Markets are trading in a lethargic manner as participants continue to nervously take on risk-correlated trades. The move toward risk is logical because without the massive sovereign crisis fear hovering over the market like the Sword of Damocles, one needs to consider the fundamentals - particularly monetary policy, as the core driver. Overall, the rate at which central banks are mopping up excess liquidity has been slower-than-expected with the BoE and Fed still discussing the potential for further QE.

In this era of ultra-low policy rates, risk taking will be encouraged. In the past few days, we've seen Eurozone sovereign spreads narrow considerably, the VIX index is trending lower along with decreased FX volatilities and global equity markets have demonstrated a resilience to bearish news. If corporate earnings come out strong, this could be the start of a summer rally, however we're not so sure. Our view is that the fears surrounding sovereign risk may have subsided for the time being, but will most likely return this fall.

Even with the recent stint of positive news, foreboding signs are on the horizon. The Fed's Beige book released yesterday reported that the US recovery remained on track but has begun to actively slow. The notion of a US slowdown was reinforced by recent US data, including yesterday's durable goods figures.

In New Zealand, the RBNZ raised its policy rate 25 bps to 3.00% as we had predicted and the accompanying statement asserted that future growth prospects had deteriorated considerably. Traders rapidly paired down their interest rate expectations which in turn weighed on the NZD.

Governor King's comment seemed to slam into the sterling market, which was curious because his remarks were really nothing new or original. He recommended caution over reading too much into the strong Q2 GDP figures and reaffirmed that inflation remained finely in check. Paul Fisher stated that the global outlook had weakened and David Miles resonated with the most dovish view of all - that inflation would taper off and the current ultra-loose policy was correct.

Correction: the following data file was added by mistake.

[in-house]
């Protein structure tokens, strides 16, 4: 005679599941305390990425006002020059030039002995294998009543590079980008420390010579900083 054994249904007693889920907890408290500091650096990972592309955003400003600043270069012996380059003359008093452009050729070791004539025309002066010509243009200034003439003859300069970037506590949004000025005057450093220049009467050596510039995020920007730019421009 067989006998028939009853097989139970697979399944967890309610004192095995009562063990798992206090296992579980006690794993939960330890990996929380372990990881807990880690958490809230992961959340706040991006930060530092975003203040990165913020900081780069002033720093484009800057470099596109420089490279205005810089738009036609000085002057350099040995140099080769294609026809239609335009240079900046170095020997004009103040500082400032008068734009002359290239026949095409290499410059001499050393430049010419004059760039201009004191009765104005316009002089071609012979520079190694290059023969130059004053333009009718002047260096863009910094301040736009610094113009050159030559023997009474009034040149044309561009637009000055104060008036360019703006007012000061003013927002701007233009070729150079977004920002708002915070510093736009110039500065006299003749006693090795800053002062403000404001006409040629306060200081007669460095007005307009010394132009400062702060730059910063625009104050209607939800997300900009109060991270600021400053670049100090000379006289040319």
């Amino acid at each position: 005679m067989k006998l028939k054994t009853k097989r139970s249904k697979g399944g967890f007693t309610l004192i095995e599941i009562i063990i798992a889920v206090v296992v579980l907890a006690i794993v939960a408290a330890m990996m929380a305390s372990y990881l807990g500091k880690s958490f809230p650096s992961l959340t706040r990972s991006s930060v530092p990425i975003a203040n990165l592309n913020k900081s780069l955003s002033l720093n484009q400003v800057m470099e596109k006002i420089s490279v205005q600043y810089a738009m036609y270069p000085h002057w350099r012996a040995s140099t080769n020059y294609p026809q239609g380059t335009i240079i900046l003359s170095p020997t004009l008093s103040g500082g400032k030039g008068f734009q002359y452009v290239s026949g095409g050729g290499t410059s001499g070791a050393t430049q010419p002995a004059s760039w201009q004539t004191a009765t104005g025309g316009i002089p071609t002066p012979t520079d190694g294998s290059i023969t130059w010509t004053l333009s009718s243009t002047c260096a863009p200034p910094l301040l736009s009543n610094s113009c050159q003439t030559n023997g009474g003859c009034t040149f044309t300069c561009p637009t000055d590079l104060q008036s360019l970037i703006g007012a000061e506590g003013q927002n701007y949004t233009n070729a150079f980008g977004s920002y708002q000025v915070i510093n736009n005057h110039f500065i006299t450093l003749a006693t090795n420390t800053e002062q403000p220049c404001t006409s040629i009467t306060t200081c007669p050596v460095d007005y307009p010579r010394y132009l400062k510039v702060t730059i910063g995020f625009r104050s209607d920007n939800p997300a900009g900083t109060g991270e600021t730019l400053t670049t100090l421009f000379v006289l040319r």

The combination of all these comments hit the GBP value like a sledge hammer. It wasn't until Sentance's hawkish comments that the current policy setting was extreme that some sanity was regained in the FX market.

We are convinced that the market is now underestimating the strength of the UK recovery and that the current downtrend in inflation will flat line and then begin to move higher. The BoE interest rate path should give GBP a boost in the mid-term.

Otherwise, there's a frenzy of data to be released during the European session today and after that it's onto corporate earnings. We will continue to use equity market activity as a compass for FX directions. Correlation remains particularly high between the EURUSD and S&P and should thus be traded accordingly.


Today's Key Issues (time in GMT): 07:30 SEK Jun retail sales, +0.6% m/m EXP; prior +1.6% m/m, +2.7% y/y. 08:00 EUR GER Jul unemployment rate, 7.6% sa EXP; prior 7.7%. 08:00 EUR GER Jul unemployment, nsa and sa; prior 3.153 mln, 3.23 mln. 08:00 EUR GER Jul unemployment - change, -10k sa EXP; prior -21.0k. 08:00 EUR ITA Jun wages, +2.6% y/y EXP; prior +0.1% m/m, +2.5% y/y. 08:30 GBP Jun consumer credit, GBP300 mln EXP; prior GBP331 mln. 08:30 GBP Jun mortgage appl/loans, 49k/GBP1 bln EXP; prior 49.81k/GBP1.184 bln. 08:30 GBP Jun money supply; prior unch. 09:00 EUR Jul business climate index, 0.39 EXP; prior 0.37. 09:00 EUR Jul consumer sentiment index, -14.0 EXP; prior -17.0. 09:00 EUR Jul economic sentiment index, 99.1 EXP; prior 98.7. 09:00 EUR Jul industrial sentiment index, -5.0 EXP; prior -6.0. 09:00 EUR Jul services sentiment index; prior 4.0. 12:30 USD Initial jobless claims, thous (4wma) 24-Jul 23:01 GBP GfK consumer confidence survey, bal Jul